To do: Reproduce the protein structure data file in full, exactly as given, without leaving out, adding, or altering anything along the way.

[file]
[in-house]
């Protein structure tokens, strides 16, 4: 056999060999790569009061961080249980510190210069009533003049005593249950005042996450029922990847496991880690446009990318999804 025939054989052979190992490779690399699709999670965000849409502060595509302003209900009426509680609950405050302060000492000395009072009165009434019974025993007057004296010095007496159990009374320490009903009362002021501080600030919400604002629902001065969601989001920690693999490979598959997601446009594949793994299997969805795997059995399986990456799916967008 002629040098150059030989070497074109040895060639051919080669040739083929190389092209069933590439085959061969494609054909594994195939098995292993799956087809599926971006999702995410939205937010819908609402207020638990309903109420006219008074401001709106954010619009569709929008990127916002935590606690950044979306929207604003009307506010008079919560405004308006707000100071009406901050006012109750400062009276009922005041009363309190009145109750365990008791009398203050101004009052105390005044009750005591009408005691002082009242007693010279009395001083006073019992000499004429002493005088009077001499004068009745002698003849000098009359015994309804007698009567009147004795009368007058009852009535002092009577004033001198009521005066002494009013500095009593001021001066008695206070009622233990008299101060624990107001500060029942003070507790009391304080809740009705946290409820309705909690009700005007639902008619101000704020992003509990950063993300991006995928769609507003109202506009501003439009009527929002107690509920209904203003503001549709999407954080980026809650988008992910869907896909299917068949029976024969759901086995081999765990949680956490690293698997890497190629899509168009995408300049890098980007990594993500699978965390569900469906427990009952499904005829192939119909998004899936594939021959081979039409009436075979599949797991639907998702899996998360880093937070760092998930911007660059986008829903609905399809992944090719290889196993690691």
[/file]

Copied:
[in-house]
């Protein structure tokens, strides 16, 4: 056999060999790569009061961080249980510190210069009533003049005593249950005042996450029922990847496991880690446009990318999804 025939054989052979190992490779690399699709999670965000849409502060595509302003209900009426509680609950405050302060000492000395009072009165009434019974025993007057004296010095007496159990009374320490009903009362002021501080600030919400604002629902001065969601989001920690693999490979598959997601446009594949793994299997969805795997059995399986990456799916967008 002629040098150059030989070497074109040895060639051919080669040739083929190389092209069933590439085959061969494609054909594994195939098995292993799956087809599926971006999702995410939205937010819908609402207020638990309903109420006219008074401001709106954010619009569709929008990127916002935590606690950044979306929207604003009307506010008079919560405004308006707000100071009406901050006012109750400062009276009922005041009363309190009145109750365990008791009398203050101004009052105390005044009750005591009408005691002082009242007693010279009395001083006073019992000499004429002493005088009077001499004068009745002698003849000098009359015994309804007698009567009147004795009368007058009852009535002092009577004033001198009521005066002494009013500095009593001021001066008695206070009622233990008299101060624990107001500060029942003070507790009391304080809740009705946290409820309705909690009700005007639902008619101000704020992003509990950063993300991006995928769609507003109202506009501003439009009527929002107690509920209904203003503001549709999407954080980026809650988008992910869907896909299917068949029976024969759901086995081999765990949680956490690293698997890497190629899509168009995408300049890098980007990594993500699978965390569900469906427990009952499904005829192939119909998004899936594939021959081979039409009436075979599949797991639907998702899996998360880093937070760092998930911007660059986008829903609905399809992944090719290889196993690691």